Researchers from Columbia University evaluating nursing home infection control report that
across the approximately 15,700 nursing homes, there are an estimated 5.2 infections per 1000
resident care days. This translates to 2.8 million infections annually, the majority of which are
UTIs. In addition, many of these infections are caused by multidrug resistant organisms. Up to
79% of nursing home residents receive antibiotics at least once per year.
The frequency of asymptomatic urinary infection, or asymptomatic bacteriuria among residents of
LTCFs is unprecedented. Prevalence surveys in multiple facilities consistently report that 25%–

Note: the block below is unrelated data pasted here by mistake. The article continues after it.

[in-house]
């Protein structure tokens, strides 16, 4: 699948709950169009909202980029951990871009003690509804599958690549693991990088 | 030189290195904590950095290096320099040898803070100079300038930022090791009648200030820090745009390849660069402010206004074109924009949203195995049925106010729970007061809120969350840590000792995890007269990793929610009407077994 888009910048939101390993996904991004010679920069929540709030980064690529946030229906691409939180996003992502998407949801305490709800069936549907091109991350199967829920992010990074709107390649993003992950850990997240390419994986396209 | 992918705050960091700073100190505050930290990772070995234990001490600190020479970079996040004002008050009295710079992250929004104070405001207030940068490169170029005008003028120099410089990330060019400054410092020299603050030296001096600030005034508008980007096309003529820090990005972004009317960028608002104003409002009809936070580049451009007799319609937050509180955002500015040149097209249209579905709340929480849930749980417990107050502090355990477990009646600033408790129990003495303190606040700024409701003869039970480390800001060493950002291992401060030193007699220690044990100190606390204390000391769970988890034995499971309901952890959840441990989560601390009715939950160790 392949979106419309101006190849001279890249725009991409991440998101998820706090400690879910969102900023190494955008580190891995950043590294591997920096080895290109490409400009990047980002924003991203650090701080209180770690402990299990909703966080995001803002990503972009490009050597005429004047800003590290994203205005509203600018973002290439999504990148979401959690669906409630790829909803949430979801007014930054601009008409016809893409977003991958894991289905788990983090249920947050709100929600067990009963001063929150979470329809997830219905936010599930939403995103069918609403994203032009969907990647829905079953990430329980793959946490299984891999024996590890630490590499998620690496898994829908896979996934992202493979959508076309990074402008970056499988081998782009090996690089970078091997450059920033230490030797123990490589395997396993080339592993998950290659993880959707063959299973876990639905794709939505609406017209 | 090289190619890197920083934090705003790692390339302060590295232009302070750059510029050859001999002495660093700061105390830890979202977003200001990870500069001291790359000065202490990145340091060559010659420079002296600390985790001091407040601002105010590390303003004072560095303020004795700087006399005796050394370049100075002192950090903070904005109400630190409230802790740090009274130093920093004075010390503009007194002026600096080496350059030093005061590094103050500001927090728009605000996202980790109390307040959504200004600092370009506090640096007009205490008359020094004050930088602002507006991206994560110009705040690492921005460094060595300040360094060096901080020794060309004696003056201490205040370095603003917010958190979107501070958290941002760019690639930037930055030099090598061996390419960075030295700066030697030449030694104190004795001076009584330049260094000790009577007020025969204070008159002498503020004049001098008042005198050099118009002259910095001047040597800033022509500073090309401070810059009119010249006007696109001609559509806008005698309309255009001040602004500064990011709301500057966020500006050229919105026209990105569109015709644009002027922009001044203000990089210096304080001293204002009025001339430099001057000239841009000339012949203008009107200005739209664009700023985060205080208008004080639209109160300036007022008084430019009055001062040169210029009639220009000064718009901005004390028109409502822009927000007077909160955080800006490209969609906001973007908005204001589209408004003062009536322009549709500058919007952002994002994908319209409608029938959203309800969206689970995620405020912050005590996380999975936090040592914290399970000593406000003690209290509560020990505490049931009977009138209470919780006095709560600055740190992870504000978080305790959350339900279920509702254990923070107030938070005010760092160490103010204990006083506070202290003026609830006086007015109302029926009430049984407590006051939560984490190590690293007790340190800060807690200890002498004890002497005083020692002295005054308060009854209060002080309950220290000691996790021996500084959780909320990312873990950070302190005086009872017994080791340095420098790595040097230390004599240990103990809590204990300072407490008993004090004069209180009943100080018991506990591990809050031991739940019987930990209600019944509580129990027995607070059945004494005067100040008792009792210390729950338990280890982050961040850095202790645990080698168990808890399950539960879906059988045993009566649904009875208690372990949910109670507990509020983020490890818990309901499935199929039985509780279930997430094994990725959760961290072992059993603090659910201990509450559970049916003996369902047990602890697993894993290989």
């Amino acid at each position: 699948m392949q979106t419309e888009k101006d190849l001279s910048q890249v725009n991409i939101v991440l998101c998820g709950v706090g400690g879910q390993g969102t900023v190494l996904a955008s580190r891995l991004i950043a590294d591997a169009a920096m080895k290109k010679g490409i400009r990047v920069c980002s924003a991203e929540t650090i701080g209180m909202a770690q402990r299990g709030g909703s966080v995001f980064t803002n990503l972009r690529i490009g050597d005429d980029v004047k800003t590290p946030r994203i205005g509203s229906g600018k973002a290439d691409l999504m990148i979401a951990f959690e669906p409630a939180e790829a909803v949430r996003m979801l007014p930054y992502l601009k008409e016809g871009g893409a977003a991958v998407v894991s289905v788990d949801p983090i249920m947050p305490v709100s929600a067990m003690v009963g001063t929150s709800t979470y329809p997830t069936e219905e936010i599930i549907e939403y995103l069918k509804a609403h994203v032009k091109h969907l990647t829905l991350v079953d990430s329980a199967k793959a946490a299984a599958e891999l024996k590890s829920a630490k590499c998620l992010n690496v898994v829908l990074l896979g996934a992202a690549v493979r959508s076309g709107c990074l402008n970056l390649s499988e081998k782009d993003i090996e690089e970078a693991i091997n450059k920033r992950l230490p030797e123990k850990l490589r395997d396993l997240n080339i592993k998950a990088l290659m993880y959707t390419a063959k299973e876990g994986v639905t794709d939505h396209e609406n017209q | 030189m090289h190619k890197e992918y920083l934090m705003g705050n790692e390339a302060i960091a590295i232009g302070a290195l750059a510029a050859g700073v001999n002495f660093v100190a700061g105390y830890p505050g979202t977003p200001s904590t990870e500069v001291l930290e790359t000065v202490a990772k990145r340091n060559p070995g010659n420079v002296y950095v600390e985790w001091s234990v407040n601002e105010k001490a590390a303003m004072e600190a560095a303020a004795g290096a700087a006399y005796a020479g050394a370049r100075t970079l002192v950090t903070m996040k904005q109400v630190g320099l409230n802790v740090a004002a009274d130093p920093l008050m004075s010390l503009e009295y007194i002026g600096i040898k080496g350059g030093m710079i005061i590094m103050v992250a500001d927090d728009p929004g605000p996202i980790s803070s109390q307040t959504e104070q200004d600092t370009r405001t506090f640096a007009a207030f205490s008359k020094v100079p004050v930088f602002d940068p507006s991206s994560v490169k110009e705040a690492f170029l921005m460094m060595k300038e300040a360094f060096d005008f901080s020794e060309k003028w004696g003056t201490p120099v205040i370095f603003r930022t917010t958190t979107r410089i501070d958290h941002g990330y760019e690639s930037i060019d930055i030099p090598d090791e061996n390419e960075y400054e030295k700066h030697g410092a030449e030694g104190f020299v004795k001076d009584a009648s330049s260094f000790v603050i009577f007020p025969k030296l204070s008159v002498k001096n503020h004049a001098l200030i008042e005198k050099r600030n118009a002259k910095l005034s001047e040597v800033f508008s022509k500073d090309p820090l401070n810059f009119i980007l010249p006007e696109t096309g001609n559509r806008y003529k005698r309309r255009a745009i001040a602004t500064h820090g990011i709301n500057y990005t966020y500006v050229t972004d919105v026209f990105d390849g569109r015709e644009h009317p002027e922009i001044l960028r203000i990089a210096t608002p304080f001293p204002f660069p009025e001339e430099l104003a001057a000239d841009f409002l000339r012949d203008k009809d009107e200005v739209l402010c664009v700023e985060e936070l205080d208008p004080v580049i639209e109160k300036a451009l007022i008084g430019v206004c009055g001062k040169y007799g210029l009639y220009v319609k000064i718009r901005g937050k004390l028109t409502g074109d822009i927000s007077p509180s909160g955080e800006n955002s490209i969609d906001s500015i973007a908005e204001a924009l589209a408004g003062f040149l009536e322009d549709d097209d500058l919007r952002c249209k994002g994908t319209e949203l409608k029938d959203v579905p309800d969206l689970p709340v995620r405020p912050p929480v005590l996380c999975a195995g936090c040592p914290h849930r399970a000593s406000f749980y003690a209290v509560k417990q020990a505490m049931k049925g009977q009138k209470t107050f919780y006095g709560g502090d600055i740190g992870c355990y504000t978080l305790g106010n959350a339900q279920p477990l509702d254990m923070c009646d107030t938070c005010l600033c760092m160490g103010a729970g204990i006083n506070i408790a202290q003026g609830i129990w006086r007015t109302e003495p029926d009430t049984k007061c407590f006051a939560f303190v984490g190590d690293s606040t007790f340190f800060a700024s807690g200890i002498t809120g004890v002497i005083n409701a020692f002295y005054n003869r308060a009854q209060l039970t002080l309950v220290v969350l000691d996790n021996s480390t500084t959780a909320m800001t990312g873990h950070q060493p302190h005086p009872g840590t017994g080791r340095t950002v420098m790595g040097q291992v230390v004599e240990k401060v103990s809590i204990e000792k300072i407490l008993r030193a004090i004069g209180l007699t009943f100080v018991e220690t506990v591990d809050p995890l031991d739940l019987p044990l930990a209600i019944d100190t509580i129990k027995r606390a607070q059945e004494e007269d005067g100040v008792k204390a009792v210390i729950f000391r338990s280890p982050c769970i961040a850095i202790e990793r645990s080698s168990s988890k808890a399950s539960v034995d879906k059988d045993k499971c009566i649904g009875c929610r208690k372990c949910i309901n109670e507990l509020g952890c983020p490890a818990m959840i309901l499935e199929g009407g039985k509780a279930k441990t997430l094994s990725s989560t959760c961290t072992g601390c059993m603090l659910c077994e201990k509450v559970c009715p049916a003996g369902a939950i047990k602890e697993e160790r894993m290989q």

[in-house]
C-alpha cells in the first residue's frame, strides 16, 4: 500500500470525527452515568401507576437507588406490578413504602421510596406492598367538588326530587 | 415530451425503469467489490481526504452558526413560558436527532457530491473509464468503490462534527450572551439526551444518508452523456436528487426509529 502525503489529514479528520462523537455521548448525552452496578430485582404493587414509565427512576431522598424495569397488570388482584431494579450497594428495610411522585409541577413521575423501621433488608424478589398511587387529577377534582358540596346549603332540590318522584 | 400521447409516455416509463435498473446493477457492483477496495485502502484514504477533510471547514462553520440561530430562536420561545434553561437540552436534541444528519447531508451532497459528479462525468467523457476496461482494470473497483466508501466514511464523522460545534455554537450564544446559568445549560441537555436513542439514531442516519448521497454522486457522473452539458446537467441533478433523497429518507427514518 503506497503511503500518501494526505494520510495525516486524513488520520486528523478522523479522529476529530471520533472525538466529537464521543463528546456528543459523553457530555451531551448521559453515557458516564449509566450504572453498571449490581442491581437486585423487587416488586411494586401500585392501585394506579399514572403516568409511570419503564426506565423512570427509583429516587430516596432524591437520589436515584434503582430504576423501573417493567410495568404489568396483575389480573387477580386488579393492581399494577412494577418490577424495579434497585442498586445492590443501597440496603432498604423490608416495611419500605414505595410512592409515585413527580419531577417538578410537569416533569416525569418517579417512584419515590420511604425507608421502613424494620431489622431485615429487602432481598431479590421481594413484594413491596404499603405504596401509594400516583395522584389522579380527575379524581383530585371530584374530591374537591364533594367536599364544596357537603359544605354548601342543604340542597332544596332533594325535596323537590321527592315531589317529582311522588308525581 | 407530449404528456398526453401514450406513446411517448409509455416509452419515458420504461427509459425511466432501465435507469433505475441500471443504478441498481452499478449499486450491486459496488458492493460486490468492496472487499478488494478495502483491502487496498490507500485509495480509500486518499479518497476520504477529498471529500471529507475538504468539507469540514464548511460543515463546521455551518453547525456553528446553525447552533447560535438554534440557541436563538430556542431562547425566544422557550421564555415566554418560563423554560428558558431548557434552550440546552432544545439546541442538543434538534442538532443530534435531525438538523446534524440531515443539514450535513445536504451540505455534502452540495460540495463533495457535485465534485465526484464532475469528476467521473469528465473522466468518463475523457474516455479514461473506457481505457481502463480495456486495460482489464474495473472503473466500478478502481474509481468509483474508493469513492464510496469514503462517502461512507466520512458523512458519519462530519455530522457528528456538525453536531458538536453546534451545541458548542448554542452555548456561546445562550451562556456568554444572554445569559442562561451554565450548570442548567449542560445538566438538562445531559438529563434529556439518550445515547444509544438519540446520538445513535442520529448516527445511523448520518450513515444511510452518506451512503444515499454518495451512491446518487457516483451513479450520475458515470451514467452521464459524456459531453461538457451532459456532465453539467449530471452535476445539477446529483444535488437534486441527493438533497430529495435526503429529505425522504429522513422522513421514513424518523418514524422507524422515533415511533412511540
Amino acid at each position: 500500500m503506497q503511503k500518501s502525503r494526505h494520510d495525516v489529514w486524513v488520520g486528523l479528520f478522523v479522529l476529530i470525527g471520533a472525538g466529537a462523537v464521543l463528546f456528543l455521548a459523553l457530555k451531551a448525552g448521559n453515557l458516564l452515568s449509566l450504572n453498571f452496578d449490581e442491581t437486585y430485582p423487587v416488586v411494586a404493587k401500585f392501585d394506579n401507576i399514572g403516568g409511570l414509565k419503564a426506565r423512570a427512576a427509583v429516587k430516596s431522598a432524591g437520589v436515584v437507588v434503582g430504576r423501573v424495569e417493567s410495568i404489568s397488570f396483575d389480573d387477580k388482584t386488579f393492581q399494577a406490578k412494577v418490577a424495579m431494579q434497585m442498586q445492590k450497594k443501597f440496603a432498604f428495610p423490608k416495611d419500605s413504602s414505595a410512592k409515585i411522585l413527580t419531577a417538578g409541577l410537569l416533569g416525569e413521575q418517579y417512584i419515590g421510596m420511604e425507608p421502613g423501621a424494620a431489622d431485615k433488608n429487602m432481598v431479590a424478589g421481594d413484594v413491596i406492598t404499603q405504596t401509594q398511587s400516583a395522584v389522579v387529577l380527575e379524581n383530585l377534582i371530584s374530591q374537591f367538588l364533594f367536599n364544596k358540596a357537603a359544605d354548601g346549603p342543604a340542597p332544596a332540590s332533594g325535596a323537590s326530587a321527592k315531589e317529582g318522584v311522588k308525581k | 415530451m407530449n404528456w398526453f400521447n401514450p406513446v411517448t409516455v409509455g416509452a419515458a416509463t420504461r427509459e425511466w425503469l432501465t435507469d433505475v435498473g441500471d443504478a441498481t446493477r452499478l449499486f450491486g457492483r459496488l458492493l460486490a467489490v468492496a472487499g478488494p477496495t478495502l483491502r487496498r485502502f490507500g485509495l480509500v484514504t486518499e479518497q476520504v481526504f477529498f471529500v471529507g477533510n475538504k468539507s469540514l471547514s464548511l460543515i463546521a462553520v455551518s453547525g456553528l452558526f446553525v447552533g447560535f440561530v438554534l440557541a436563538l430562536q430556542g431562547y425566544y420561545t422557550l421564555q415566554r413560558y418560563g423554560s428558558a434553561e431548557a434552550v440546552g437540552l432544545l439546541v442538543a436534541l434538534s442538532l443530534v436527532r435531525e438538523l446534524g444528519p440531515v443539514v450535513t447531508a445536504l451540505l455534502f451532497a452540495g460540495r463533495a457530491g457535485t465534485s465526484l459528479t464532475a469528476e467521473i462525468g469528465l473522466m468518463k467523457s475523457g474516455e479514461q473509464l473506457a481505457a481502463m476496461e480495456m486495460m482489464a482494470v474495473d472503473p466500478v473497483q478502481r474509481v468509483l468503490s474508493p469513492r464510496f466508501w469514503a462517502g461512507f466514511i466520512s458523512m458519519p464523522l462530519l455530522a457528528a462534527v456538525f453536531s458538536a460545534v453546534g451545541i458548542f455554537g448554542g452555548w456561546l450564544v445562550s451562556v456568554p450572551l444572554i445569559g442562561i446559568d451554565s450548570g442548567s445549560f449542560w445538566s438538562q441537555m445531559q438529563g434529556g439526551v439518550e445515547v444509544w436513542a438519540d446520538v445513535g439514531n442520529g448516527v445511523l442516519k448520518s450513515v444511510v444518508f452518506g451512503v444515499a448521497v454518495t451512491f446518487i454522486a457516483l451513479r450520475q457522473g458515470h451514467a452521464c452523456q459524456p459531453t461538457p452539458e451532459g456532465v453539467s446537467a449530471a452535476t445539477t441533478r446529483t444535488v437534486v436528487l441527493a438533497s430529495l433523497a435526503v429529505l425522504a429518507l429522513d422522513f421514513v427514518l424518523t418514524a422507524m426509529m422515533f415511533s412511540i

50% of women and 30% of men have positive urine cultures. In a cross-sectional study of LTC
residents seen in the emergency department for UTI, multiple drug resistant (MDR) bacteria were
identified in 39% to 80% of the isolates. Individuals particularly at risk are those with indwelling
UTIs are the most common cause of bacteremia and hospitalization in long-term care residents,
and Catheter Associated Urinary Tract Infections (CAUTIs) are the single most common
healthcare acquired condition.
In 2018 costs to Medicare for treatment of CAUTIs as an inpatient ranged up to $29,743. UTI
treatment represents at least 50% of all antibiotic usage.